Boric acid does not dissociate in aqueous solution, but is acidic due to its interaction with water molecules:

B(OH)3 + H2O ⇌ B(OH)4 + H+
Ka = 5.8x10−10 L/mol; pKa = 9.24.

Polyborate anions are formed at pH 7–10 if the boron concentration is higher than about 0.025 mol/L. The best known of these is the tetraborate ion, found in the mineral borax:

4B(OH)4 + 2H+ ⇌ B4O72− + 9H2O

Uses

It can be used as an antiseptic for minor burns or cuts and is sometimes used in dressings or salves or is applied in a very dilute solution as an eye wash. It is poisonous if taken internally or inhaled, although it is generally not considered to be much more toxic than table salt (based on its mammal LD50 rating of 2660mg/kg body mass). (Toxicity ref: http://www.natbat.com/docs/boron.htm)

Boric acid can be used to treat yeast and fungal infections such as candidiasis (vaginal yeast infections) by filling gelcaps with boric acid powder and inserting two into the vaginal canal at bedtime for three to four nights in a row. It is also used as prevention of athlete's foot, by inserting powder in the socks or stockings, and in solution can be used to treat some kinds of otitis externa (ear infection) in both humans and animals. The preservative in urine sample bottles (red cap) in the UK is Boric acid.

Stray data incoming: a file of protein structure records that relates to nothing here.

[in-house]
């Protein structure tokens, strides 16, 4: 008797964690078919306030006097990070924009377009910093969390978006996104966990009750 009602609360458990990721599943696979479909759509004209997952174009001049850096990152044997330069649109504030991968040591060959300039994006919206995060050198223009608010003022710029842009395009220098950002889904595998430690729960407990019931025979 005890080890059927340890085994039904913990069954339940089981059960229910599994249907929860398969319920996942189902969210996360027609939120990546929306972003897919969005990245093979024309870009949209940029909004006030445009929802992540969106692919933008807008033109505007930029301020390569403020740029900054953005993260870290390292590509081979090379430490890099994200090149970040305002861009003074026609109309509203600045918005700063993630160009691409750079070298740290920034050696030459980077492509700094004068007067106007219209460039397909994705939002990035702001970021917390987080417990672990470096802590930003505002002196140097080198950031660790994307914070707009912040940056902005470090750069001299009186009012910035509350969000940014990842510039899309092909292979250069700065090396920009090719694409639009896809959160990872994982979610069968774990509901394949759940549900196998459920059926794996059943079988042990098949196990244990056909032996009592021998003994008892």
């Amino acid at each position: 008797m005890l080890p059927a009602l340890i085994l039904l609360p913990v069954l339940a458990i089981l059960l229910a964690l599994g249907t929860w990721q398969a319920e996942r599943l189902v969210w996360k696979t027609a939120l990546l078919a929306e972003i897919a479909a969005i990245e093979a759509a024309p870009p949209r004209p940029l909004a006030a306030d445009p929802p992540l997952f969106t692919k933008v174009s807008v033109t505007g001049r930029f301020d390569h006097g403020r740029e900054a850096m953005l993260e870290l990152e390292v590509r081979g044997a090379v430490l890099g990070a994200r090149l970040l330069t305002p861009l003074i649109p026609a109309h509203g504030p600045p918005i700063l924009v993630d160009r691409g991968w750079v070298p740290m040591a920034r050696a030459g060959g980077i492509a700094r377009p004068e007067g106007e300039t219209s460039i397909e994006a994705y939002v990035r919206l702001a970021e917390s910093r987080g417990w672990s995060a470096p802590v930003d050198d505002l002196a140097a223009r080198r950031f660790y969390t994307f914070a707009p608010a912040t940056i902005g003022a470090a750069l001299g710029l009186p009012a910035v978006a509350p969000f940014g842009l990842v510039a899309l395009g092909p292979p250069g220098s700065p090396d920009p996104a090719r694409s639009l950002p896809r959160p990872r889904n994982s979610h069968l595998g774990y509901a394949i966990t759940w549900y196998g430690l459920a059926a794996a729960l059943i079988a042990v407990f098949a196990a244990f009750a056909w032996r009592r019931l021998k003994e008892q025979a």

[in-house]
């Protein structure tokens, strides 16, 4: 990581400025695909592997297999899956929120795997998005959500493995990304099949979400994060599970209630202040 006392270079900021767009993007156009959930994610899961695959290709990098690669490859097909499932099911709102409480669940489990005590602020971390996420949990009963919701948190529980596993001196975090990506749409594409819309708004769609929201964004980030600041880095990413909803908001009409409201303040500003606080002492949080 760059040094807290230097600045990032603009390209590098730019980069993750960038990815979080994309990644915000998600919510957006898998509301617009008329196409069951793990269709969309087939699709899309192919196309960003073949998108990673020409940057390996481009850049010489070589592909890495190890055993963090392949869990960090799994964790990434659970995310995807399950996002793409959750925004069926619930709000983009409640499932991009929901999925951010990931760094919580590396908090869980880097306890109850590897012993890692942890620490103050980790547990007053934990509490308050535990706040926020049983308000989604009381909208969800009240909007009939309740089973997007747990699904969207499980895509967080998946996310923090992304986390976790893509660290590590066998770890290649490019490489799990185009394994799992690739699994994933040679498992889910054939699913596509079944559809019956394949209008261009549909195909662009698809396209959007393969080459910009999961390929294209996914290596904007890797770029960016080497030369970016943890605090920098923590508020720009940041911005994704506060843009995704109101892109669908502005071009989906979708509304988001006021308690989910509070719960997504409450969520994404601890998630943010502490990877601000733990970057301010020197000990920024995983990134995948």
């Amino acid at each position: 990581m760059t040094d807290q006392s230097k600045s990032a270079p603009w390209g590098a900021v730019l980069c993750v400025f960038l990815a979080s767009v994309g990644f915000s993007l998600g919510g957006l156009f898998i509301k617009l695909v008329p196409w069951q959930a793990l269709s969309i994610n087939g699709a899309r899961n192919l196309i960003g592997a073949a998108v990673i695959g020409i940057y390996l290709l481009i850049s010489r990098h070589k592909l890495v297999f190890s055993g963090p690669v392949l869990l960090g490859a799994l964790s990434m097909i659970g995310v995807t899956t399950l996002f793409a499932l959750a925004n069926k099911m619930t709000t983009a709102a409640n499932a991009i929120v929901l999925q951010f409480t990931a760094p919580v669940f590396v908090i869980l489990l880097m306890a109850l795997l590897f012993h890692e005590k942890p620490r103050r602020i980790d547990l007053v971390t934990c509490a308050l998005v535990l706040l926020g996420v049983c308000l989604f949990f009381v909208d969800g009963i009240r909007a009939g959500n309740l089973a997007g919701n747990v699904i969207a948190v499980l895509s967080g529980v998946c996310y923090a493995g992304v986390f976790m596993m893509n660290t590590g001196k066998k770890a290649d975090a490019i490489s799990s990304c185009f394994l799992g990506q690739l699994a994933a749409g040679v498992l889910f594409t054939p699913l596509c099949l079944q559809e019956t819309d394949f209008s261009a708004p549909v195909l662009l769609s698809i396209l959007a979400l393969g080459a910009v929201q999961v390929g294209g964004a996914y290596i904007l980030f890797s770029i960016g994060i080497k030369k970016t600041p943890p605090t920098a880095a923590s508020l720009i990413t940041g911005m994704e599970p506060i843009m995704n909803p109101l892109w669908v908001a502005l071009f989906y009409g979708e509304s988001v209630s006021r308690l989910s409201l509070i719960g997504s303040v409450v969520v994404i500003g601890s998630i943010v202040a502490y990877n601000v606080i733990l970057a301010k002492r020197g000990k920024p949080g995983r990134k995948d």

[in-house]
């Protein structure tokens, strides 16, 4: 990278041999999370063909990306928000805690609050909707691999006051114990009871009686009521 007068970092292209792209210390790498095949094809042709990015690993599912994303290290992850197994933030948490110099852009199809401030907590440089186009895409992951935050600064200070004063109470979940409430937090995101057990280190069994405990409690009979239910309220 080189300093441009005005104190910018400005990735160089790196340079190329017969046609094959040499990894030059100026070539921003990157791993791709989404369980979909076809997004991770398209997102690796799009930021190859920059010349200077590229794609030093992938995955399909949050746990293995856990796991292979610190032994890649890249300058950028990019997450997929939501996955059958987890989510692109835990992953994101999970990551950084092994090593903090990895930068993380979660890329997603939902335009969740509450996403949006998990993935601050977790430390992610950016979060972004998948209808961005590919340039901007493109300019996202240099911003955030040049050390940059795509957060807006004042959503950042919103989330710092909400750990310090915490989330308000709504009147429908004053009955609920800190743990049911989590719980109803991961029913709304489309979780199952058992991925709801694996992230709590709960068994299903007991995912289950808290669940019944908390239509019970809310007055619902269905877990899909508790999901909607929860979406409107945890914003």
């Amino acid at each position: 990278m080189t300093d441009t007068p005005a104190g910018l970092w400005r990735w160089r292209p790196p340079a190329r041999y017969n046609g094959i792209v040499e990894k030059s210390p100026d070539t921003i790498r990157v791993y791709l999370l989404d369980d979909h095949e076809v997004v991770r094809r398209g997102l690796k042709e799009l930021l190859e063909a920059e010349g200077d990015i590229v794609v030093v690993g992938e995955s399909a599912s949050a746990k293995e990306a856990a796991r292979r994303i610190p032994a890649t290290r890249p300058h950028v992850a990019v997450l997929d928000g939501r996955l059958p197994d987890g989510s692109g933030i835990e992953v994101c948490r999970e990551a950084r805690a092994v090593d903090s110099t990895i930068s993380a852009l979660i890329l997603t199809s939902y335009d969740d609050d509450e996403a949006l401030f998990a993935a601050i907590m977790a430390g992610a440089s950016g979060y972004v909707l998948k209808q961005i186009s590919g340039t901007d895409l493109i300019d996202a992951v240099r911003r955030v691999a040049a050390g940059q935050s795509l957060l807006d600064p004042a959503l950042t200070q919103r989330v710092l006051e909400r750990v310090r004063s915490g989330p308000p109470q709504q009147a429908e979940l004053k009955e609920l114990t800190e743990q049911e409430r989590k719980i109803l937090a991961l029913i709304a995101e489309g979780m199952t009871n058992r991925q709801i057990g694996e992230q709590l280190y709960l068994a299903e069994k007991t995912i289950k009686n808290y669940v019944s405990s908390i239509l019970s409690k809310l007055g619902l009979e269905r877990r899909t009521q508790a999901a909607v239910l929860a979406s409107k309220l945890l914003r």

It is often used as a relatively nontoxic insecticide, for killing cockroaches, termites, fire ants, fleas, and many other insects. It can be used directly in powdered form for fleas and cockroaches, or mixed with sugar or grape jelly for ants. It is also a component of many commercial insecticides. In this use, especially in the case of cockroaches, the boric acid in the form of a powder is applied to areas frequented by the insects. The lightweight particles cling to the legs of the insects and eventually cause fatal chemical burns. Boric acid for this use in residential apartments is sold commercially in urban areas afflicted with cockroaches. (Insect control ref: http://alsnetbiz.com/homeimprovement/boric_acid.html)